I love paradoxes, koans, parables, proverbs, Secrets of Adulthood, and aphorisms. Last night, I started to think about poet William Blake’s Proverbs of Hell, from his book The Marriage of Heaven and Hell, so I went to re-read it.

I’d forgotten how much I loved it, so I’m re-posting it today.

Blake’s “Hell,” by the way, is not the traditional Hell, but a place of “unrepressed, somewhat Dionysian energy” (at least that’s what Wikipedia says).

These proverbs are thought-provoking. When I read them, I feel like I’ve had a jump-start to my brain — new, unexpected thoughts come to me.

I don’t agree with all of these proverbs, and I certainly don’t understand all of them, but I love reading them. I’ve put some of my favorites in bold:

In seed time learn, in harvest teach, in winter enjoy.

Drive your cart and your plow over the bones of the dead.

The road of excess leads to the palace of wisdom. [Agree, disagree?]

Prudence is a rich ugly old maid courted by Incapacity.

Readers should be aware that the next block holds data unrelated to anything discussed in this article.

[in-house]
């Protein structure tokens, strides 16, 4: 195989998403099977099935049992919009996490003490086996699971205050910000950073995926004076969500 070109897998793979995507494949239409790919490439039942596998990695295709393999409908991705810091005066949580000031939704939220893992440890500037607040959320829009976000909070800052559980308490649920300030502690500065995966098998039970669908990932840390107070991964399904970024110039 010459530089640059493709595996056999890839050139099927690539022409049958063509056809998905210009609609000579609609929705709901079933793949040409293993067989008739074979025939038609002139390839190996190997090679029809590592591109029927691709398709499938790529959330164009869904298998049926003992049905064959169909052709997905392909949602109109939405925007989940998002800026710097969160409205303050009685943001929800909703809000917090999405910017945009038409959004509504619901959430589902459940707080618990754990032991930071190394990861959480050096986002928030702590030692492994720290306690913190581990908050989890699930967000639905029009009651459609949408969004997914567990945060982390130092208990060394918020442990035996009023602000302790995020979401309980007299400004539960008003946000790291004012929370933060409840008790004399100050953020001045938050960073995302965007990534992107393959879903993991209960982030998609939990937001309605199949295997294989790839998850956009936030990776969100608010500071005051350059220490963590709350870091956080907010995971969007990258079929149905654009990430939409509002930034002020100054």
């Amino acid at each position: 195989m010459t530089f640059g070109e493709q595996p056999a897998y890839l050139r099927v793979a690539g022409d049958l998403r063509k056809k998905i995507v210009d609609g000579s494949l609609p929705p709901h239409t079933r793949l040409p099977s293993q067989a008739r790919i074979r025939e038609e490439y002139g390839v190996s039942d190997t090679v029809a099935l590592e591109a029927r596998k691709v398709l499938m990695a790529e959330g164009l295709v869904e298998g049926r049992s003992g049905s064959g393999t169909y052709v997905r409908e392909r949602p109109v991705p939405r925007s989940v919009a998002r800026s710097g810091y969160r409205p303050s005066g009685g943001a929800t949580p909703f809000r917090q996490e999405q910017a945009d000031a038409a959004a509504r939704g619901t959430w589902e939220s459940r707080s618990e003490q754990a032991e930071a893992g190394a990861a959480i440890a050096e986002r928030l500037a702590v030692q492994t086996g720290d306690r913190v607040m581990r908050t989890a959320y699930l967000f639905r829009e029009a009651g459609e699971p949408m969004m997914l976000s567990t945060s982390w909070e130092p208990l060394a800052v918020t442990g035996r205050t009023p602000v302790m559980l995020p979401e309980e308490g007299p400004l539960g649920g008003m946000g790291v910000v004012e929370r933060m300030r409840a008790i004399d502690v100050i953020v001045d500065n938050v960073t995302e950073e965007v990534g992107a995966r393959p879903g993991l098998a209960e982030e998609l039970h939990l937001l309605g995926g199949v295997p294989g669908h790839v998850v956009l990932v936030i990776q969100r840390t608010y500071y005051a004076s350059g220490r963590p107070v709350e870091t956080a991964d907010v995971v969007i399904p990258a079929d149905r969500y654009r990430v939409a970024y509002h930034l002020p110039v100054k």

He who desires but acts not, breeds pestilence.

The cut worm forgives the plow. 

Dip him in the river who loves water. [I love this but not sure exactly what it means]

A fool sees not the same tree that a wise man sees.

He whose face gives no light, shall never become a star.

Eternity is in love with the productions of time.

The busy bee has no time for sorrow.

The hours of folly are measur’d by the clock, but of wisdom: no clock can measure.

All wholsom food is caught without a net or a trap.

Bring out number, weight & measure in a year of dearth.

No bird soars too high, if he soars with his own wings.

A dead body, revenges not injuries.

The most sublime act is to set another before you.

If the fool would persist in his folly he would become wise.

Folly is the cloke of knavery.

Shame is Pride’s cloke.

~

Prisons are built with stones of Law, Brothels with bricks of Religion.

The pride of the peacock is the glory of God.

The lust of the goat is the bounty of God.

The wrath of the lion is the wisdom of God.

The nakedness of woman is the work of God.

Excess of sorrow laughs. Excess of joy weeps.

The roaring of lions, the howling of wolves, the raging of the stormy sea, and the destructive sword, are portions of eternity too great for the eye of man.

The fox condemns the trap, not himself. [This one has a lot of significance for habits.]

Joys impregnate. Sorrows bring forth.

Let man wear the fell of the lion, woman the fleece of the sheep.

The bird a nest, the spider a web, man friendship.

The selfish smiling fool, & the sullen frowning fool, shall be both thought wise, that they may be a rod.

What is now proved was once, only imagin’d.